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French and Indian War Teacher Resources
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Here is a wonderful presentation, perfect for setting the stage for the Revolutionary War. Containing great information and images, it acts as a timeline of events starting with the French Indian War and ending with the dawn of the American Revolution. The plan of union, Stamp Act, Boston Tea Party, Tea Act, Boston Massacre, and George Washington are described in rich detail.
Fourth graders write an informative letter to their chosen side of the French and Indian War. This lesson should help students understand the importance and the effects of the French and Indian War - which is a somewhat "forgotten war" in our nation's history. A well-devised rubric to score student's writing is embedded at the end of the lesson.
Fifth graders create a map of the battles that occurred during The French and Indian War. In this history lesson plan, 5th graders read about the war in their text books, then divide into groups to create a detailed map of a famous battle in the war. A good, high-interest instructional activity.
Students explore the French and Indian War. In this United States history and literacy lesson, students view several video clips about the French and Indian War and listen to the book Four Bullets Through My Coat. Students add information to an accordian timeline and write a summary about the French and Indian War.
Students explain how England's Glorious Revolution affected the colonies and investigate how the Great Awakening and Enlightenment affected the colonies. Students determine how the outcome of the French and Indian war affected N. America and discuss the British government's objectives in the French and Indian war. Students state why the colonists formed a Continental Congress. Students summarize the events that led to the outbreak of the American Revolution.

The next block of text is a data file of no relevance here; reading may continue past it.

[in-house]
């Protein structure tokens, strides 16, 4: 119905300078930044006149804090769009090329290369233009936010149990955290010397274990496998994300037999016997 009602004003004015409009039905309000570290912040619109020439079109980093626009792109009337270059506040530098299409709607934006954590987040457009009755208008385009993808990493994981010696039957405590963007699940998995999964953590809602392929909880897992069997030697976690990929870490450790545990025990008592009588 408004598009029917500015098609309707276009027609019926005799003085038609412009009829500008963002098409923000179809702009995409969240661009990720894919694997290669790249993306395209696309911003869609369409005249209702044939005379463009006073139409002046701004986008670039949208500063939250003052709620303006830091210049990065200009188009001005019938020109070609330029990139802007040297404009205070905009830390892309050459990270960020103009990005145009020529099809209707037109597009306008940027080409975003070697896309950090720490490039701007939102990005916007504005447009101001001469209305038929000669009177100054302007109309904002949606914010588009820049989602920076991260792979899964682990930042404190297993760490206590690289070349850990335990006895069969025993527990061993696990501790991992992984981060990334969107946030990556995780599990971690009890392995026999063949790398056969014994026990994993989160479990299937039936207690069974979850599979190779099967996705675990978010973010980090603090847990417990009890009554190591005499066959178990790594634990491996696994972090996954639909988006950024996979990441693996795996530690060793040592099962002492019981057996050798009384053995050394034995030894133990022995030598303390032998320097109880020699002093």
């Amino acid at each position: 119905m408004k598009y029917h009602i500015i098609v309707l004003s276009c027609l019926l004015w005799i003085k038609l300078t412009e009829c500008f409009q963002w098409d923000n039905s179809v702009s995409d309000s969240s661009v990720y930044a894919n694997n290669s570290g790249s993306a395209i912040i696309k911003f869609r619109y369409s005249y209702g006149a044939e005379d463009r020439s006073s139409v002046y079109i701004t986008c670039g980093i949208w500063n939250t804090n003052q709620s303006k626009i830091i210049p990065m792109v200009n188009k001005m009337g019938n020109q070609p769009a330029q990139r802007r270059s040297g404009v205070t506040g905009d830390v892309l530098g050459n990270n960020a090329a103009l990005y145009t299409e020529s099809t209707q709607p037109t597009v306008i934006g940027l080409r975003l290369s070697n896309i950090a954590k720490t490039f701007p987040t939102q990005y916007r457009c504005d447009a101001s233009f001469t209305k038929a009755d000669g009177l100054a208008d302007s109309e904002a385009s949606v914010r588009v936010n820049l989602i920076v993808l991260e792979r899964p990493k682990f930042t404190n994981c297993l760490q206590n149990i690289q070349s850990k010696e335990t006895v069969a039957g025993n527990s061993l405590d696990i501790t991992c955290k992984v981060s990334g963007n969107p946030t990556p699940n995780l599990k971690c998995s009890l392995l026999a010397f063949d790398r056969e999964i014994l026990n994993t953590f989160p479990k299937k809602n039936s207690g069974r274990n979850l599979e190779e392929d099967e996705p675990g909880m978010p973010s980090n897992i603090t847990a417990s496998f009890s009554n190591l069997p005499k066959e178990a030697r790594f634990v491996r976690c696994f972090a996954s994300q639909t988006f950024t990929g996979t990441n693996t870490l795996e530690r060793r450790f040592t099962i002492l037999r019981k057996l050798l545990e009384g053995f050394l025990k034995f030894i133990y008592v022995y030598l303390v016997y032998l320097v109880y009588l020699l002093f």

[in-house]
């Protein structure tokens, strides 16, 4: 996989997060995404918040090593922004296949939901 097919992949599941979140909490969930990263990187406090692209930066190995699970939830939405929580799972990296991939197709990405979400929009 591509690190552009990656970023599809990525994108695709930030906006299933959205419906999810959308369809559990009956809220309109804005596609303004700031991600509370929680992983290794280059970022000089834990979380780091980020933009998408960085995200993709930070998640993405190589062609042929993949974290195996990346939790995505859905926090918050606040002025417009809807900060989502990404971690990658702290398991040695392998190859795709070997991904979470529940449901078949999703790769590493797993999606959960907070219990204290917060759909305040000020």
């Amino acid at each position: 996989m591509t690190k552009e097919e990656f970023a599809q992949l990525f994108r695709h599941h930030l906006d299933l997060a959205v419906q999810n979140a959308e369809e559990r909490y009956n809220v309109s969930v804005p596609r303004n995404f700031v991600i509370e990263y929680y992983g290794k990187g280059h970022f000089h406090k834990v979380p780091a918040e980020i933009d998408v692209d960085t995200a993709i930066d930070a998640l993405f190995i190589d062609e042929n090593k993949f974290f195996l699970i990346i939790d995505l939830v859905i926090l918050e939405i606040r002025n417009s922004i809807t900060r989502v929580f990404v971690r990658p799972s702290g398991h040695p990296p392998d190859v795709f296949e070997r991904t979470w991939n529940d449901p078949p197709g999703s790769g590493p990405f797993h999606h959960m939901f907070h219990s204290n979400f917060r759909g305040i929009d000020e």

Eleventh graders examine why major tribes were involved in the French and Indian War. They write a short paragraph about the causes and answer an essay question based on text and Internet research, citing sources. They research text and internet sources and give an oral presentation or written presentation.
Fifth graders use a number of activities to examine the events that lead to the Revolutionary War. They examine the wars, including the French and Indian War and how they contributed to Revolution. They use textbooks, make timelines, study vocabulary, and participate in role plays to demonstrate the knowledge they have acquired.
Fifth graders describe the changes in King George III's policy toward the American colonies by sequencing key events between the French and Indian War and the American Revolution. They explain the colonial reactions to command decisions made by King George III and the British Parliament by describing events related to the Stamp Act and the Tea Act.
Eighth graders examine the French and Indian war and the many events that led up to it. They read a section of their history textbook and write four questions and the answers to the questions. Students then trade questions with another classmate and answer their questions.
Using an incredibly engaging activity and detailed lesson plan, your learners will serve as advisors to President Madison on whether to participate in what would become the War of 1812! Utilize a variety of effective instructional strategies to acquaint your class with the causes of the war. There are opportunities for group work and independent practice, analysis of primary sources, and written or performance assessments.
Complete with territory maps, photos, and interesting anecdotes, this video covers the major events of American History, roughly from 1754 to 1865. Plymouth and Jamestown are mentioned in the beginning of the video, but the speaker "fast-forwards" 130 years to discuss the French and Indian War. This is an engaging way to review American history up to the Civil War for students who might be a little fuzzy on the details.
History comes alive in this engaging video, which artfully sets up the first steps of the French Revolution. Students will relate to the idea of nobility "living it up" while 98% of the French citizens went without wealth or rights. The drama of the French Revolution is truly reflected in the narrator's passion and annotations of paintings and maps. Students will beg you to teach them what happens next to Louis XVI, Marie Antoinette, and the dissatisfied French population...